Pinny Arnon

In the Tunnels, You Will Sing

Photo by Ruel Calitis on Unsplash

It’s dark and dank in the tunnels, and you’ve lost track of the days, the months, the eons that you’ve been gone.
You’ve no idea if the sun has shined or if it fell the day you did.
You don’t know if birds fly, if grass grows, or if it has all gone still and dim above.
You know only concrete, indistinct whispers, and the smell of human cruelty.
You’ve seen no one in ages. Only shadows in the dark, demons who feed you enough to keep you from dying and starve you enough to keep you from rising.
But you sing.
You sing and it drives them mad.
They try to quash the sound.
They strike your cheek, but the song does not come from your mouth.
They throttle your neck, but the song does not come from your throat.
They stomp your chest, but the song does not come from your lungs.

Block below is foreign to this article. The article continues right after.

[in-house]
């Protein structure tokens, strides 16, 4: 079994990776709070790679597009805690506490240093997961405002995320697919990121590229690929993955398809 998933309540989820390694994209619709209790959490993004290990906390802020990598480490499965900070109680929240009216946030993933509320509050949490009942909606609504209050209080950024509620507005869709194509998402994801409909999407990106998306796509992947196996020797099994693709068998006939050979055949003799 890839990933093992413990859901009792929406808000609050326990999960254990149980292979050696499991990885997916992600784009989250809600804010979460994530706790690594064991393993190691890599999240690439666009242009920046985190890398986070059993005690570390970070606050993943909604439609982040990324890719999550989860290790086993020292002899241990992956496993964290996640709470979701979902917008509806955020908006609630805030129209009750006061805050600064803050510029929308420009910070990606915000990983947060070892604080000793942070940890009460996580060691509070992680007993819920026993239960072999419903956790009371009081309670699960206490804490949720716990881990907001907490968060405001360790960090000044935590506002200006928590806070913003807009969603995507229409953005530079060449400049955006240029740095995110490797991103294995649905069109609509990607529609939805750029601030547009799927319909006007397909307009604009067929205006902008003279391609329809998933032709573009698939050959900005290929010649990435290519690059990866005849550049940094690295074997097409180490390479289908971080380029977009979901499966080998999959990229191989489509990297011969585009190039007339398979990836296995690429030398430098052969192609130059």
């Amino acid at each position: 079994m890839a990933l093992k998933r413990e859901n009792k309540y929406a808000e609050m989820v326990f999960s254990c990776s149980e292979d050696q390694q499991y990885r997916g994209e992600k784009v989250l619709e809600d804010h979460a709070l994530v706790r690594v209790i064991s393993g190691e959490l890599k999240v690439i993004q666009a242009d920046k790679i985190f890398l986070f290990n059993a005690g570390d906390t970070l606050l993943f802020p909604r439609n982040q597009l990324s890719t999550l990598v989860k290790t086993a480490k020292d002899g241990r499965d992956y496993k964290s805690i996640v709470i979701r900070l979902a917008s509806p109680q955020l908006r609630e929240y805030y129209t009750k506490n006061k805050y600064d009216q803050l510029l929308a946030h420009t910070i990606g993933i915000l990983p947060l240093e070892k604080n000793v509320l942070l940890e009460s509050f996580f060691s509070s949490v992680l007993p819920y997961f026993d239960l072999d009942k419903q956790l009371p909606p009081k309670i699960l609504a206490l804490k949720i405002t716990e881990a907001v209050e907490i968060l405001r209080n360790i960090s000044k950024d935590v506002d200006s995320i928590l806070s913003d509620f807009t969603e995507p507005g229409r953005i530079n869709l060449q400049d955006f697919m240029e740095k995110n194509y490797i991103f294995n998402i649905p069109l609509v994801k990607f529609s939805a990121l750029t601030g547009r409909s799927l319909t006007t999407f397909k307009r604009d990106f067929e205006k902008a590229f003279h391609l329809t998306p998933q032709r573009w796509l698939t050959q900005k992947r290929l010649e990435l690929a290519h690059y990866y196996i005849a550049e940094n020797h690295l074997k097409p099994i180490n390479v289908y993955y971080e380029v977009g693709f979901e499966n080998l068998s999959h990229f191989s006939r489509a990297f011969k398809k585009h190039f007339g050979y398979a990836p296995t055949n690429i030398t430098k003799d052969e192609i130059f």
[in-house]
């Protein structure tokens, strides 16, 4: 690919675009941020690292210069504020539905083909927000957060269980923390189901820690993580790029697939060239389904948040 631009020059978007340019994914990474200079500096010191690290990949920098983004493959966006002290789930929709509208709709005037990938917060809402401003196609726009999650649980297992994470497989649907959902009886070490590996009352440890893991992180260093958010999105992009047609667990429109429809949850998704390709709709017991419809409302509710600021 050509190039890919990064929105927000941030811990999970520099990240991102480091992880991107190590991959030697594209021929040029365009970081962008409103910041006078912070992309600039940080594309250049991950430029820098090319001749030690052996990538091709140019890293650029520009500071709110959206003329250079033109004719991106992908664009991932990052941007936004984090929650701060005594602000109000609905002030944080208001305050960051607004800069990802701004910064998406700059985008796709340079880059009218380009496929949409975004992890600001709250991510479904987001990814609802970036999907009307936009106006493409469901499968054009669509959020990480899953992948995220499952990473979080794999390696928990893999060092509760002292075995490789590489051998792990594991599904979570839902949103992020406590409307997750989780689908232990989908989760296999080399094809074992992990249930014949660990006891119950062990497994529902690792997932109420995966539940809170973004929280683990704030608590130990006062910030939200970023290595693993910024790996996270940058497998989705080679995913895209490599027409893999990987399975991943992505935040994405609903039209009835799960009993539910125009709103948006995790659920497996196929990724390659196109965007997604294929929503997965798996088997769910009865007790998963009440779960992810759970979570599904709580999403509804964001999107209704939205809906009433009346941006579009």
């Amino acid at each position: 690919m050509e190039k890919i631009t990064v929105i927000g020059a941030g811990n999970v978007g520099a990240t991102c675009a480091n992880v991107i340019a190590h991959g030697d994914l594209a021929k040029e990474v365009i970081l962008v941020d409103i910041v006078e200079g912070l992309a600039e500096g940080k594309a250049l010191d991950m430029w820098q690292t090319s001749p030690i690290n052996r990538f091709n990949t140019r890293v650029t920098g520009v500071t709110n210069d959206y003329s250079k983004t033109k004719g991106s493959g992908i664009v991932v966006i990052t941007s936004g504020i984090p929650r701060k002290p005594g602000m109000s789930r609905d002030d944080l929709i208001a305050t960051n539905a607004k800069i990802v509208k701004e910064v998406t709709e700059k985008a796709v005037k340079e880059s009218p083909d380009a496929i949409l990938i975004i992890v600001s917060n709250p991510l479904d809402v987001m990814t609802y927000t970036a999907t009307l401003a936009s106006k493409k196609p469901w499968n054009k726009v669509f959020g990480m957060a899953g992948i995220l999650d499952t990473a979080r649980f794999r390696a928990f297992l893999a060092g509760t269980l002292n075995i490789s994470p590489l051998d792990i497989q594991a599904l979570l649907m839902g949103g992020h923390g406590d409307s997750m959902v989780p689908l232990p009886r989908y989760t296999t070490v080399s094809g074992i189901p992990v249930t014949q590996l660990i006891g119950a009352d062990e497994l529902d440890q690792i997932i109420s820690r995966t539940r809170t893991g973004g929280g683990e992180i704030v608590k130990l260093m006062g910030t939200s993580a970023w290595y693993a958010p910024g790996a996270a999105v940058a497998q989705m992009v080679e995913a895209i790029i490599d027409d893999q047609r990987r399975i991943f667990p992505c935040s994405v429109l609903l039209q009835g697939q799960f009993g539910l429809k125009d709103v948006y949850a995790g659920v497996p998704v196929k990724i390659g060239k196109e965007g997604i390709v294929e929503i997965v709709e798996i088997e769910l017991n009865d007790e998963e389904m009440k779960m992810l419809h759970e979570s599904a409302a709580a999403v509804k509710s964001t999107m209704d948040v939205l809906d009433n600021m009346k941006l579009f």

It vibrates from somewhere that is far beyond this place. A part of you that cannot be held or quelled.
As long as there is breath in you, you will sing.
Softly. Faintly. There is not air or strength for much more than a hum.
But it echoes on the concrete walls, reverberates down the serpentine halls, and in the quiet it is a clarion.
It reaches the ears of another captive galaxies away and sets her darkness ablaze.
She sings back, and her voice embraces yours, and then another, and more. A symphony.
You are not the only one! There are others in these tunnels.
All of us. Humming and thrumming and battling the shadows.
Darkness dies with a single flame.
Silence crumbles with a simple hum.
As long as there is breath in you, you will sing.

About the Author
Pinny Arnon is an award-winning writer in the secular world who was introduced to the wellsprings of Torah as a young adult. After decades of study and frequent interaction with some of the most renowned Rabbis of the generation, Arnon has been encouraged to focus his clear and incisive writing style on the explication of the inner depths of Torah.
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